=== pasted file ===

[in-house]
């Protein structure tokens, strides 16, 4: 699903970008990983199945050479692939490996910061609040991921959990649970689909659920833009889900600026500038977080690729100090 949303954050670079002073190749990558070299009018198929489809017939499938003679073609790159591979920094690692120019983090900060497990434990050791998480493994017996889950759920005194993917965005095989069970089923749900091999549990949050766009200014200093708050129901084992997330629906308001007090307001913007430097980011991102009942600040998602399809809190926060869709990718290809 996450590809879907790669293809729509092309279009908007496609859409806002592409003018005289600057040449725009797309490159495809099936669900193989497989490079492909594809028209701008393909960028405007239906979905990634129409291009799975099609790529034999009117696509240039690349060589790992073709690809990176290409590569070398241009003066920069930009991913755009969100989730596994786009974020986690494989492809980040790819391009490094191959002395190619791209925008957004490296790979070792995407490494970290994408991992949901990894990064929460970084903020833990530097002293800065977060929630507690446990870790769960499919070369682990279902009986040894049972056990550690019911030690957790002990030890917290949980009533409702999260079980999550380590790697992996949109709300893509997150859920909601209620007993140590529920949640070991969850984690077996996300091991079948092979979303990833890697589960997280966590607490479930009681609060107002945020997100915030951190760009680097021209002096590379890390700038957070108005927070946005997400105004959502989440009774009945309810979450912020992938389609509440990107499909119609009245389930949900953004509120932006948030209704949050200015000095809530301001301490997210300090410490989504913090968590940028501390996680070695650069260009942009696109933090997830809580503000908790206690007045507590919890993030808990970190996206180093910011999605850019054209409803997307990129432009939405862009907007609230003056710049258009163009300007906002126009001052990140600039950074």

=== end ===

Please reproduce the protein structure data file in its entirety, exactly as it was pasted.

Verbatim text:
[in-house]
């Protein structure tokens, strides 16, 4: 699903970008990983199945050479692939490996910061609040991921959990649970689909659920833009889900600026500038977080690729100090 949303954050670079002073190749990558070299009018198929489809017939499938003679073609790159591979920094690692120019983090900060497990434990050791998480493994017996889950759920005194993917965005095989069970089923749900091999549990949050766009200014200093708050129901084992997330629906308001007090307001913007430097980011991102009942600040998602399809809190926060869709990718290809 996450590809879907790669293809729509092309279009908007496609859409806002592409003018005289600057040449725009797309490159495809099936669900193989497989490079492909594809028209701008393909960028405007239906979905990634129409291009799975099609790529034999009117696509240039690349060589790992073709690809990176290409590569070398241009003066920069930009991913755009969100989730596994786009974020986690494989492809980040790819391009490094191959002395190619791209925008957004490296790979070792995407490494970290994408991992949901990894990064929460970084903020833990530097002293800065977060929630507690446990870790769960499919070369682990279902009986040894049972056990550690019911030690957790002990030890917290949980009533409702999260079980999550380590790697992996949109709300893509997150859920909601209620007993140590529920949640070991969850984690077996996300091991079948092979979303990833890697589960997280966590607490479930009681609060107002945020997100915030951190760009680097021209002096590379890390700038957070108005927070946005997400105004959502989440009774009945309810979450912020992938389609509440990107499909119609009245389930949900953004509120932006948030209704949050200015000095809530301001301490997210300090410490989504913090968590940028501390996680070695650069260009942009696109933090997830809580503000908790206690007045507590919890993030808990970190996206180093910011999605850019054209409803997307990129432009939405862009907007609230003056710049258009163009300007906002126009001052990140600039950074």